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Implements a bijection between density matrices (unit trace positive operators) and real space R^(d^2-1)
from __future__ import division
import numpy as np
from scipy.special import expit, logit
def complex_contract(x, y):
Shrinks z=x+iy to the unit disk using half-expit.
r = np.sqrt(x**2 + y**2)
phi = np.arctan2(y, x)
return (2 * expit(r) - 1) * np.exp(1j * phi)
def complex_expand(z):
Inverse function to `complex_contract`.
r = logit(np.abs(z) / 2 + 0.5)
phi = np.angle(z)
return r * np.cos(phi), r * np.sin(phi)
def vec_to_state(x, normalized=True):
The last axis of the array `x` is mapped to square density
The last axis of `x` is storing elements of a lower cholesky factorization
of the density matrices, and has length `d^2` or `d^2-1`.
The first `d-1` are the diagonal elements (for `normalized=True`, `d` otherwise),
the next `d*(d-1)/2` are the real parts of the off diagonals, and
the rest are the imaginary parts of the off diagonals. The stacking convention
is decided by `np.tril_indices`.
The unit trace condition is met by using a stick-breaking like trick, where
a given value of `x` doesn't directly store a cholessky factor matrix element,
but rather, it stores (after being shrunk) the fraction of the remaining
budget of the trace until `1`. Note that the trace of a positive operator
is the square Hilbert-Schmidt norm of its cholesky factor, so this is a
2-norm version of stick breaking.
:param np.ndarray x: Array of shape `(...,d^2-1)` for `normalized=True` or
an array of shape `(...,d^2)` for `normalized=False`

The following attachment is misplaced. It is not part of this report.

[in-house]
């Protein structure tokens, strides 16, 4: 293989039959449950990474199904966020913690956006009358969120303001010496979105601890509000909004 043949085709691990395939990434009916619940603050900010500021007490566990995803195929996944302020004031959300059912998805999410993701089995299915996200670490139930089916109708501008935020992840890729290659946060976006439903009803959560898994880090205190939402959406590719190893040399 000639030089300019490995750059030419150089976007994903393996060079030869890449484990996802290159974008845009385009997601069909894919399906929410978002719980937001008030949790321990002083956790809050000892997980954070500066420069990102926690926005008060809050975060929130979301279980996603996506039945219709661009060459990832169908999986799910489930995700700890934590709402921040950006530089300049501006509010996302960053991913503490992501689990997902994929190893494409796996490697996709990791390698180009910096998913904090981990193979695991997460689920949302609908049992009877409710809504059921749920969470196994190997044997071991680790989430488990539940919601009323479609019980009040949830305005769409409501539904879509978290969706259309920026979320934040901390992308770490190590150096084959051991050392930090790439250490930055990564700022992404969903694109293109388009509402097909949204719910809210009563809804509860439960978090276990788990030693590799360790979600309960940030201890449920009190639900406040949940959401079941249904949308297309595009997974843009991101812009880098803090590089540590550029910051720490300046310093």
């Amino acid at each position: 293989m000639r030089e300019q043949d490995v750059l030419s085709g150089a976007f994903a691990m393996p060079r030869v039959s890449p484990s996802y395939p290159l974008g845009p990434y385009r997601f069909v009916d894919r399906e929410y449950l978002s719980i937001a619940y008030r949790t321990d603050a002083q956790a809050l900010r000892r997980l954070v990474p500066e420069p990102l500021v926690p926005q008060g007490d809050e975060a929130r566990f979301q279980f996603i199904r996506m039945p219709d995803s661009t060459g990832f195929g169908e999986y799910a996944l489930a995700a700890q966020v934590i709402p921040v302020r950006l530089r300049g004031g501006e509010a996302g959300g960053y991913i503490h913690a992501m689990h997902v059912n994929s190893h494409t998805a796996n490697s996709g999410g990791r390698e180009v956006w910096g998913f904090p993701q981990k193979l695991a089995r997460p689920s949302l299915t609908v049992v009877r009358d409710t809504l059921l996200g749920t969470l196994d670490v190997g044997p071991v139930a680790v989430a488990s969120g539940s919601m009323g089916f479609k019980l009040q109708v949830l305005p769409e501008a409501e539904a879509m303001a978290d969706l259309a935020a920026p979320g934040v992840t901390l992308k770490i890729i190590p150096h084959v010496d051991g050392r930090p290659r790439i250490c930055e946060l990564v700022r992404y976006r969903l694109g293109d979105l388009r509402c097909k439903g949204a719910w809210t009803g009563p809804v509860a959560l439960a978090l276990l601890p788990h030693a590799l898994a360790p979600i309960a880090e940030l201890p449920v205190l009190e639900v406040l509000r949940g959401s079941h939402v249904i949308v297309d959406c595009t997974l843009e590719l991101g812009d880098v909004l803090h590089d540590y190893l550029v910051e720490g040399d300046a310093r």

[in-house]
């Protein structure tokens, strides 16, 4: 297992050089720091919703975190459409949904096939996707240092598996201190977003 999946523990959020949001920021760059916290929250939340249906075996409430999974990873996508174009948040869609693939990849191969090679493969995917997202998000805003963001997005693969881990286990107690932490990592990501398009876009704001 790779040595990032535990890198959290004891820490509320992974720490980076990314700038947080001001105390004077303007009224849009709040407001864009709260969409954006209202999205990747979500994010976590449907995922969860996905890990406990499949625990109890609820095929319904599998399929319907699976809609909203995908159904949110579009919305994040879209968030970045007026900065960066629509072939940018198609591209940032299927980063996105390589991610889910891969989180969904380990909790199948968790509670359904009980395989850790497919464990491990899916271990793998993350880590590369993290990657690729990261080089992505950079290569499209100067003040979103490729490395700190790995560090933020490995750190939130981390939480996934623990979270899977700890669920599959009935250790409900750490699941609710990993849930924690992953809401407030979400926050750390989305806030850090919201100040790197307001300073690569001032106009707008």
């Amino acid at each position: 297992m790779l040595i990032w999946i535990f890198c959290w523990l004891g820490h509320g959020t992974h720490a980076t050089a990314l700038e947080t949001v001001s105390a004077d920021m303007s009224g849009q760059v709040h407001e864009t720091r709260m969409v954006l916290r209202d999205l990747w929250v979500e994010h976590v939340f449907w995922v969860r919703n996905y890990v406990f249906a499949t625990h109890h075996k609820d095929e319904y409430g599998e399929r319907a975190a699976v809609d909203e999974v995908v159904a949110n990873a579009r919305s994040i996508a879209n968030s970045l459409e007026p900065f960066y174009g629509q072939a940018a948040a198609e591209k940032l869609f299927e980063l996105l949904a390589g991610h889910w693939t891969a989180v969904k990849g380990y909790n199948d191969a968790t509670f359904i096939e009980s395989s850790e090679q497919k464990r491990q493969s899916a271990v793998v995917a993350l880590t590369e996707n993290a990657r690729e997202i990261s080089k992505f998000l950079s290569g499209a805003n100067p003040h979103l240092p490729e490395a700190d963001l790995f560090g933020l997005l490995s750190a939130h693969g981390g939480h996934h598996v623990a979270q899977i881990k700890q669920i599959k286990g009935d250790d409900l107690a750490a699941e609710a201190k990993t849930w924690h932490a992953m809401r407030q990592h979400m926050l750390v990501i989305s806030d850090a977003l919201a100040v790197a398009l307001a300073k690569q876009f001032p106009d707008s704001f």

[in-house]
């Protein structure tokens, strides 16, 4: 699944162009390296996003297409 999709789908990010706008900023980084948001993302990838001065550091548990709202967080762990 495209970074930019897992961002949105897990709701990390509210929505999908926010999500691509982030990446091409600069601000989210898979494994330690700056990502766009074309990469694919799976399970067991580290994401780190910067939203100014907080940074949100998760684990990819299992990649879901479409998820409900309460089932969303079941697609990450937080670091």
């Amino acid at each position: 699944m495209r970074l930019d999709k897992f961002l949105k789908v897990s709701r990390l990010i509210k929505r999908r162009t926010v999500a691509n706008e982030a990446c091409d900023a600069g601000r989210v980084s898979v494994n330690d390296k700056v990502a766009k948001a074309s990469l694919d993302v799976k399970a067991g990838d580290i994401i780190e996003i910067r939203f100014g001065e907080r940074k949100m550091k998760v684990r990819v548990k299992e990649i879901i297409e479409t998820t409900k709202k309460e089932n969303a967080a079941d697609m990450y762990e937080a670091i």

:param bool normalized: Whether density matrices are trace 1.
if normalized:
# define a few integers
n = x.shape[:-1]
dim = int(np.sqrt(x.shape[-1] + 1))
a = dim - 1
b = int(a + dim * (dim - 1) / 2)
c = int(b + dim * (dim - 1) / 2)
# extract components of the vector and contract them all to the unit disk
# note that cholesky factors are only in bijection with positive operators
# if we enforce that the diagonal is positive.
diag = expit(x[...,:a])
z = np.concatenate([diag, complex_contract(x[...,a:b], x[...,b:c])], axis=-1)
# compute the last remaining diagonal element by using a 2-norm stick breaking
# procudure, which still works for complex numbers
w = np.ones(n + (int(dim*(dim+1)/2),), dtype=np.complex128)
w[...,1:] = np.cumprod(np.sqrt(1 - np.abs(z)**2), axis=-1)
w[...,:-1] *= z
# the above puts the new element at the end; move it to the start
w = np.roll(w, 1, axis=-1)
# reshape w into the bottom triangle of matrices, putting zeroes elsewhere
chol = np.zeros(n + (dim, dim),dtype=np.complex128)
chol[(Ellipsis,) + np.diag_indices(dim)] = w[...,:dim]
chol[(Ellipsis,) + np.tril_indices(dim,k=-1)] = w[...,dim:]
# turn the cholesky factors into positive operators
return np.matmul(chol,chol.transpose(range(x.ndim-1)+[-1,-2]).conj())
# this is easy to do relative to the other case
raise NotImplemented()
def state_to_vec(p, normalized=True):
Inverse function of `vec_to_state`.
if normalized:
# just do the opposite of everything that is done in vec_to_state
n = p.shape[:-2]
dim = p.shape[-1]
a = dim - 1
b = int(a + dim * (dim - 1) / 2)
c = int(b + dim * (dim - 1) / 2)
# compute cholesky factors and populate w with the non-zero
# side of the triangle.
chol = np.linalg.cholesky(p)
w = np.empty(n + (int(dim*(dim+1)/2-1),), dtype=np.complex128)
w[...,:a] = chol[(Ellipsis,) + np.diag_indices(dim)][...,1:dim]
w[...,a:] = chol[(Ellipsis,) + np.tril_indices(dim,k=-1)]
# the following simple formula turns out to be the inverse of the stick-breaking
# used in vec_to_state
w[...,1:] /= np.sqrt(1 - np.cumsum(np.abs(w[...,:-1])**2, axis=-1))
# now we just have to unconstrain from the unit disk.
x = np.empty(n + (dim**2-1,))
x[...,:a] = logit(np.real(w[...,:a]))
x[...,a:b], x[...,b:c] = complex_expand(w[...,a:])
return x
# this is easy to do relative to the other case
raise NotImplemented()
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